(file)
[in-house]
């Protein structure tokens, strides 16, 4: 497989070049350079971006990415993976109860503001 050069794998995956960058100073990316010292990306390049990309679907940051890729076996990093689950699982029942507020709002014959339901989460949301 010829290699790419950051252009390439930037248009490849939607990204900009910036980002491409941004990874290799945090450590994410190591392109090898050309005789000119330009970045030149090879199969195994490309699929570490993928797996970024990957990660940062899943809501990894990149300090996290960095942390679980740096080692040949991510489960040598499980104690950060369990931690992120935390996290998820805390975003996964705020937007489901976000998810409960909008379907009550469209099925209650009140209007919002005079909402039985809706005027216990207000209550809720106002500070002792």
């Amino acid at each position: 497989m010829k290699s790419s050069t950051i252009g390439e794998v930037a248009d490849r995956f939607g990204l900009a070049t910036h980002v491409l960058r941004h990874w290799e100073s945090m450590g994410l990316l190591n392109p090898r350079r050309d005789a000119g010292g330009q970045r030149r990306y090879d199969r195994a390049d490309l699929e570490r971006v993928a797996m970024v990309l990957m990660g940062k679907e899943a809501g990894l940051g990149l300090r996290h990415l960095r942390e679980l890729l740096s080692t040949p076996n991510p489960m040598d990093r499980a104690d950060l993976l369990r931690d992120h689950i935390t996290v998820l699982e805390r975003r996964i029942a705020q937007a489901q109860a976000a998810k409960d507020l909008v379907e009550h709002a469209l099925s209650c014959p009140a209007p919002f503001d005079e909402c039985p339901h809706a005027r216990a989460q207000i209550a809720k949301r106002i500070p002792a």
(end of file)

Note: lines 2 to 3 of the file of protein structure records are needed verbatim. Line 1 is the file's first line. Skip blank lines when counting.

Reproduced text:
């Protein structure tokens, strides 16, 4: 497989070049350079971006990415993976109860503001 050069794998995956960058100073990316010292990306390049990309679907940051890729076996990093689950699982029942507020709002014959339901989460949301 010829290699790419950051252009390439930037248009490849939607990204900009910036980002491409941004990874290799945090450590994410190591392109090898050309005789000119330009970045030149090879199969195994490309699929570490993928797996970024990957990660940062899943809501990894990149300090996290960095942390679980740096080692040949991510489960040598499980104690950060369990931690992120935390996290998820805390975003996964705020937007489901976000998810409960909008379907009550469209099925209650009140209007919002005079909402039985809706005027216990207000209550809720106002500070002792």
């Amino acid at each position: 497989m010829k290699s790419s050069t950051i252009g390439e794998v930037a248009d490849r995956f939607g990204l900009a070049t910036h980002v491409l960058r941004h990874w290799e100073s945090m450590g994410l990316l190591n392109p090898r350079r050309d005789a000119g010292g330009q970045r030149r990306y090879d199969r195994a390049d490309l699929e570490r971006v993928a797996m970024v990309l990957m990660g940062k679907e899943a809501g990894l940051g990149l300090r996290h990415l960095r942390e679980l890729l740096s080692t040949p076996n991510p489960m040598d990093r499980a104690d950060l993976l369990r931690d992120h689950i935390t996290v998820l699982e805390r975003r996964i029942a705020q937007a489901q109860a976000a998810k409960d507020l909008v379907e009550h709002a469209l099925s209650c014959p009140a209007p919002f503001d005079e909402c039985p339901h809706a005027r216990a989460q207000i209550a809720k949301r106002i500070p002792a």